Costco (NASDAQ:COST) is closing its Hackensack, N.J. store on October 13, and opening a new, bigger warehouse the following day just a few miles away. It's not the larger location that should worry office supplies leader Staples (NASDAQ:SPLS), as store openings and closings are part of the ebb and flow of business; but rather it's what will be going into the old store closing its doors that should be a cause for concern.
In its just-released fiscal fourth-quarter earnings, Costco said it plans to add an additional 12 new warehouses (including the relocation of the Hackensack store) to the existing portfolio of 484 warehouses in the U.S. and Puerto Rico. Staples itself has 212 stores in North America since the beginning of 2014.
What Costco doesn't say, though, is what some of those new stores really are, because the retailer doesn't just operate the usual warehouse clubs where you can buy toilet paper by the pallet. It also operates Costco Business Centers, and that strikes right at the heart of Staples' survival.
A dramatically altered landscape
The office-supplies retailer is in the midst of an attempted merger with rival Office Depot, which is still digesting its own acquisition of OfficeMax. The marketplace has changed radically during the past few years, and the two retailers can no longer afford to have thousands of physical stores between them. Merging together and winnowing the field will allow the business to survive, if not thrive.
But the deal is coming in for some heavy scrutiny from federal regulators, who may be worried more about the impact the merger will have on the commercial and contract end of their operations than in the main retail business we're more familiar with. There are plenty of places where people can buy paper, pencils, and ink cartridges, whether it's Amazon.com, Wal-Mart, or even Costco. What there isn't a lot of is alternatives for their business contract operations, from which both Staples and Office Depot derive about 40% of their revenues.
That's why Costco's new Business Center that it will be opening in Hackensack -- as well as another one that will be opening soon in Denver -- ought to worry Staples. It represents what could be a new, significant threat to its business.
The business of these Costcos is business
Business Centers are a different breed of warehouse for Costco. While open to all members, the locations don't sell clothes, groceries, jewelry, toys, or sporting goods, and don't have opticians, pharmacies, photo centers, or many of the other assortment of goods and services you'd expect to find. Instead, they cater to the needs of small businesses, like convenience stores and food services businesses, and typically offer cleaning supplies, print and paper supplies, office furniture, etc., that are used by businesses, hotels, hospitals, and restaurants.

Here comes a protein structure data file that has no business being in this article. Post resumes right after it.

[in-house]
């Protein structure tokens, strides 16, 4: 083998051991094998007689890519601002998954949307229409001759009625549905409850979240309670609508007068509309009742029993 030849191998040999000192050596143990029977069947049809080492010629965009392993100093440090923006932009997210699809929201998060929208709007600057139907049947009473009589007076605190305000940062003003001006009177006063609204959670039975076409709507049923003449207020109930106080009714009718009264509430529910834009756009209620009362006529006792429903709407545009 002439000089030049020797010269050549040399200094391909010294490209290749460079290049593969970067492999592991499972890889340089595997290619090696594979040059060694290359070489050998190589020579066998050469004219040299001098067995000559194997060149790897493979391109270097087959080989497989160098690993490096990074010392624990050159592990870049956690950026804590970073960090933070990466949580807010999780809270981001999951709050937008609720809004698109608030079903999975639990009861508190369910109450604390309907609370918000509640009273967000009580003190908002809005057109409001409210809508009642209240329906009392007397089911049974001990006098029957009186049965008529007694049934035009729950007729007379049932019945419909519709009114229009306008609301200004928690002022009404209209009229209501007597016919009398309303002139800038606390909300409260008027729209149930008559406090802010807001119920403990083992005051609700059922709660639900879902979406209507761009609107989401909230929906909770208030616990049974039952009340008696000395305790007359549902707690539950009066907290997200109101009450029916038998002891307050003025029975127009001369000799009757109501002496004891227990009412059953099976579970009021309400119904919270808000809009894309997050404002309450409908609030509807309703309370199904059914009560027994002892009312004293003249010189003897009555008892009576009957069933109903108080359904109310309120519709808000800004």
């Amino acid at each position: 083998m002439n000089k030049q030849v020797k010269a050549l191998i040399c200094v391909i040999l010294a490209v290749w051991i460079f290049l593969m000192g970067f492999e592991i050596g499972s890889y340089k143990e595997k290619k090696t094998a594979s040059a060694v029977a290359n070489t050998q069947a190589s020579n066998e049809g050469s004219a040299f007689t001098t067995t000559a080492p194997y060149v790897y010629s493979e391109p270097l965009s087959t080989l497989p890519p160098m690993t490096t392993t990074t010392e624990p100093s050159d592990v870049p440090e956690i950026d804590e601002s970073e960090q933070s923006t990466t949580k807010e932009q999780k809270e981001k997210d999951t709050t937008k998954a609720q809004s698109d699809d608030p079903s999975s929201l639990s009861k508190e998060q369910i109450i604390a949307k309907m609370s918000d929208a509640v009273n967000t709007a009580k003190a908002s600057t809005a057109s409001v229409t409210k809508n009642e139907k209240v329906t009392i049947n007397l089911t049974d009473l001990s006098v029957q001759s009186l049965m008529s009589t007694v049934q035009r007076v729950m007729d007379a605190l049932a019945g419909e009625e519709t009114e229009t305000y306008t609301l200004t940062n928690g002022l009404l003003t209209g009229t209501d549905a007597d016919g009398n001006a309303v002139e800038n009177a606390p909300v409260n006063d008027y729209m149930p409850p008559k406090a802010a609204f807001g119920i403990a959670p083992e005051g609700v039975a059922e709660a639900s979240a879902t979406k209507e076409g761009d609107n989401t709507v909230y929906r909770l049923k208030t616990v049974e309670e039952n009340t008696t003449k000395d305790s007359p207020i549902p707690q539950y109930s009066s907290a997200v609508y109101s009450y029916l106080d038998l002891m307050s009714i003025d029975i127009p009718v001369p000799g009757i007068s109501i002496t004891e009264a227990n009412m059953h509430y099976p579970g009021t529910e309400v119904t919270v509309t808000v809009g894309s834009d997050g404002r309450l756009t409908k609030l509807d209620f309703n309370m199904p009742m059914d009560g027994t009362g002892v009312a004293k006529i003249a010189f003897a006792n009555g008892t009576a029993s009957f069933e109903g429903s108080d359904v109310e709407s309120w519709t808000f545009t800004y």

Right now, there are just 10 Costco Business Centers dotting the country, and Costco has taken its sweet time in rolling them out. It will have taken more than 20 years to get just 12 stores up and running by the end of this calendar year.
While that's a glacial pace in an arena that can see concepts come, grow, morph, and then die in just half that time or less, it appears Costco is actually quickening its step, and we may see the warehouse chain open many more Business Center stores in the future.
The first business center opened in 1992, and during the following decade, Costco opened just three more stores; but in the last six years, it opened five more, not including the two it's opening now. Costco could sense opportunity in the niche, and that might not bode well for Staples.
Maybe they should call them money centers
For one, the stores are more valuable to Costco than the typical warehouse club. They run around 115,000 square feet compared to 150,000 for the traditional store, and though just 1,000 customers visit a business center daily versus 6,000 to 8,000, the average sale made is two-and-a-half to three times greater at the business store than at the regular warehouse.
The stores are able to accommodate fewer customers because half of a center's sales are delivery. That's what makes it so dangerous for Staples. The majority of its sales come from delivery, which, coupled with many of those orders originating online, accounts for Staples being one of the biggest Internet resellers in the world. It's also the reason accelerating growth in its delivery business is one of its top priorities.
A dozen Costco Business Centers compared to more than 1,400 Staples locations seems like a lopsided disparity, but because most business sales aren't occurring in a physical store, but derive from online sales that are delivered, Costco's renewed interest in its business customer spells trouble for Staples.
Rich Duprey has no position in any stocks mentioned. The Motley Fool owns shares of and recommends Amazon.com and Costco Wholesale. Try any of our Foolish newsletter services free for 30 days. We Fools may not all hold the same opinions, but we all believe that considering a diverse range of insights makes us better investors. The Motley Fool has a disclosure policy.